Carl is currently on leave from his Chair in Natural Resource Management at the Department of Systems Ecology, Stockholm University, a position he held since 1997 where he is still active as supervisor.
He served as Deputy Director of the Beijer Institute 1991-1996 and Director of Stockholm University's Center for Transdisciplinary Environmental Research (CTM) 1999-2006. He is among the founders of the Resilience Alliance and serves on the Executive Committee. He has been involved in the development of the International Society for Ecological Economics (ISEE) and was engaged in the Millennium Ecosystem Assessment.
Carl has extensive experience in transdisciplinary collaboration between natural and social scientists, and has worked with ecosystem dynamics and services as well as the social and economic dimension of ecosystem management and proactive measures to manage resilience.
The work of his research group in Stockholm emphasizes the role that living systems at different scales play in social and economic development and how to govern and manage for resilience in integrated social-ecological systems. In 1995 he received the Pew Scholar Award in Conservation and the Environment and in 2004 the Sustainability Science Award of the Ecological Society of America.
He has co-authored and edited 10 and written over 200 scientific papers, including 15 in Science and Nature. Carl shares the position as Editor in Chief of Ecology and Society with Lance Gunderson, since January 2002 and serves on the editorial board of fifteen international journals.
Carl is elected member of the Royal Swedish Academy of Sciences since 2002 and serves on its Environmental Research Committee. He is currently on the Board of the Stockholm Environment Institute, the Scientific Advisory Board of the South American Institute for Resilience and Sustainability Studies (SARAS), Scientific Advisory Board of the STEPS Centre, UK, the Steering Committee of the ESRC Centre for Climate Change Economics and Policy, Leeds University/London School of Economics, the Scientific Committee of the Program on Ecosystem Change and Society (PECS), ICSU and of the Volvo Environment Prize.
He serves as Associate Faculty of the Earth System Governance Project, and on the Advisory Board to the research group Innovation in Governance, Centre for Technology & Society (ZTG), Technische Universität Berlin, and to the International Network of Research on Coupled Human and Natural Systems (CHANS-Net).
He has among other things served as Secretary of ISEE for about 5 years, as adviser to the Swedish Government and collaborated with several UN organizations on issues like biodiversity, ecosystem services, freshwater management, and sustainable cities.
He has also served on the Scientific Advisory Board of the National Center for Ecological Analysis and Synthesis (NCEAS), Santa Barbara, California, the Scientific Committee of the International Human Dimensions Programme on Global Environmental Change (IHDP) and boards and committees of research councils and various organizations in Sweden.
Carl has organized several major international conferences and workshops; he is in charge of the Stockholm Seminar: Frontiers in Sustainability Science and Policy; he has given numerous invited speaker presentations world wide; numerous public lectures, policy seminars and interviews in media. His research has been widely reported in Swedish and international media.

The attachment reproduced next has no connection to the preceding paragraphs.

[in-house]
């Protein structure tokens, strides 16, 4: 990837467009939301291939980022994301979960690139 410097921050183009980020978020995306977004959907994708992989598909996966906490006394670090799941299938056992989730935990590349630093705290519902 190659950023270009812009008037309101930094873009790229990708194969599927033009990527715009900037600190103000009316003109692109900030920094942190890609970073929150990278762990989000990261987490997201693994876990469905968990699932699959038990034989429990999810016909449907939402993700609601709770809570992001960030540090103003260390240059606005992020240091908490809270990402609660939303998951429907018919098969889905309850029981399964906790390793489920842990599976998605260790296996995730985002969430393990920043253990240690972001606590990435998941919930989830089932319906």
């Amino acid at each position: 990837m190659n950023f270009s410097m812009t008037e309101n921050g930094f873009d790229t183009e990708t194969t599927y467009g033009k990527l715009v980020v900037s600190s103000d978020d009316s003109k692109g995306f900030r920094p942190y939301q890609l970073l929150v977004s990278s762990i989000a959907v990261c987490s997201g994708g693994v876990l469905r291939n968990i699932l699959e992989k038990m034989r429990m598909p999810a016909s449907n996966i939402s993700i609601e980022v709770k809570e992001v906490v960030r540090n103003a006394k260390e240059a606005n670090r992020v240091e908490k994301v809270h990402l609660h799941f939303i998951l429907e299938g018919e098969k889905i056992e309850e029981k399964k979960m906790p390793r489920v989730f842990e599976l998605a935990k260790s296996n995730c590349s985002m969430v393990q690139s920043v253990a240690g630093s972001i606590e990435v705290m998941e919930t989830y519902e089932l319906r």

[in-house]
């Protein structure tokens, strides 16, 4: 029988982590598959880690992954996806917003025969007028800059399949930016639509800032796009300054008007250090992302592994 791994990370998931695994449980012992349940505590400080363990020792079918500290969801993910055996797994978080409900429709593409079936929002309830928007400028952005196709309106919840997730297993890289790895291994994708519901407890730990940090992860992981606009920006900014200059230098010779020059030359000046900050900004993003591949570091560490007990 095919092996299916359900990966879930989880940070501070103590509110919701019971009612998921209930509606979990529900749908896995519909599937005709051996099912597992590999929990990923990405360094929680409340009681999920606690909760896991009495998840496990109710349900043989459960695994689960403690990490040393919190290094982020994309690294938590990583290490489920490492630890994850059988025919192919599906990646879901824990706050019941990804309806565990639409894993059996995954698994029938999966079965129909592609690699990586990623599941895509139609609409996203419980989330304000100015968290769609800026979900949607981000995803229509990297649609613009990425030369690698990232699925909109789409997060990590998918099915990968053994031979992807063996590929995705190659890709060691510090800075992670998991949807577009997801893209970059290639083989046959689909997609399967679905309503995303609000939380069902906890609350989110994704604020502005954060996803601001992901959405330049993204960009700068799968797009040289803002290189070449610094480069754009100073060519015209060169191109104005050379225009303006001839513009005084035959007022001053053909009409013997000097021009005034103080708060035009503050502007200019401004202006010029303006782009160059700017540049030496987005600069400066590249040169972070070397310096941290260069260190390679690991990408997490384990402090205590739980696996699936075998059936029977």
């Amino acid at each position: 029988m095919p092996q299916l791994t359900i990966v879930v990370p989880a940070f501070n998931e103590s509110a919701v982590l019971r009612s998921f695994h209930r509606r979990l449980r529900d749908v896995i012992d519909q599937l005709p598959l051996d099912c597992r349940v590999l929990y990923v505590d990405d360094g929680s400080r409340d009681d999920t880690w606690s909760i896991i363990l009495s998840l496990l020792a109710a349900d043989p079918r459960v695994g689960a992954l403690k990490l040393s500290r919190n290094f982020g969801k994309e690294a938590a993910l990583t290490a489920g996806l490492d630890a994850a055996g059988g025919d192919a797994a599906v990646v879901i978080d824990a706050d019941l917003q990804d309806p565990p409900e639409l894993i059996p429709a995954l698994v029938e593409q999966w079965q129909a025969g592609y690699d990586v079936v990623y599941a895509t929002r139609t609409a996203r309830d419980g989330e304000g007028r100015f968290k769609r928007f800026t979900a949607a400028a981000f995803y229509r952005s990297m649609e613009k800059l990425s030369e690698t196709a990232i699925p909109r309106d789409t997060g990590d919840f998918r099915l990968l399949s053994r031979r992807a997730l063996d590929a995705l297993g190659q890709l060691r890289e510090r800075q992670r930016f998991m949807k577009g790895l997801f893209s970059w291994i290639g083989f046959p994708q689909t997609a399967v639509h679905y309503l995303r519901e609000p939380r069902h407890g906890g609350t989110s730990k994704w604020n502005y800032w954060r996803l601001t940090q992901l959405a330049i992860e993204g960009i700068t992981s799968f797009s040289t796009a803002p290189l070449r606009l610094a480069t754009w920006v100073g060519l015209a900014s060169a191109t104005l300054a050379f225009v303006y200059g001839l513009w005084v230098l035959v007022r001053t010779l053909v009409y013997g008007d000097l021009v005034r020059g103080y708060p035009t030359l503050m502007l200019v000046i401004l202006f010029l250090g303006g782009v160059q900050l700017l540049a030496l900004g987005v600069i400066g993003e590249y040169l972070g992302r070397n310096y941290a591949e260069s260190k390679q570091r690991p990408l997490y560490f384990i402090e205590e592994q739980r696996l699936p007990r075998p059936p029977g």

Research news | 2016-12-14
“Keystone dialogue" between scientists and seafood-industry leaders creates breakthrough in ocean stewardship
Research news | 2016-12-01
Science director Carl Folke summarises more than 40 years of resilience research and why it is more relevant than ever
Research news | 2016-11-02
How much more fishing, nutrient pollution and climate change can the world’s coral reefs endure?
Research news | 2016-10-17
An integrated perspective of humans-in-nature more important than ever for both science and development
2016 - Journal / article
Anthropogenic changes to the Earth now rival those caused by the forces of nature and have shepherded us into a new planetary epoch – the Anthropocene. Such changes include profound and often unexpected alterations to coral reef ecosystems and the services they provide to human societies. Ensuring that reefs and their services endure during the Anthropocene will require that key drivers of coral reef change – fishing, water qu...
2016 - Journal / article
Climate change, biodiversity loss, antibiotic resistance, and other global challenges pose major collective action problems: A group benefits from a certain action, but no individual has sufficient incentive to act alone. Formal institutions, e.g., laws and treaties, have helped address issues like ozone depletion, lead pollution, and acid rain. However, formal institutions are not always able to enforce collectively desirable...
2016 - Journal / article
Humanity has emerged as a major force in the operation of the biosphere. The focus is shifting from the environment as externality to the biosphere as precondition for social justice, economic development, and sustainability. In this article, we exemplify the intertwined nature of social-ecological systems and emphasize that they operate within, and as embedded parts of the biosphere and as such coevolve with and depend on it...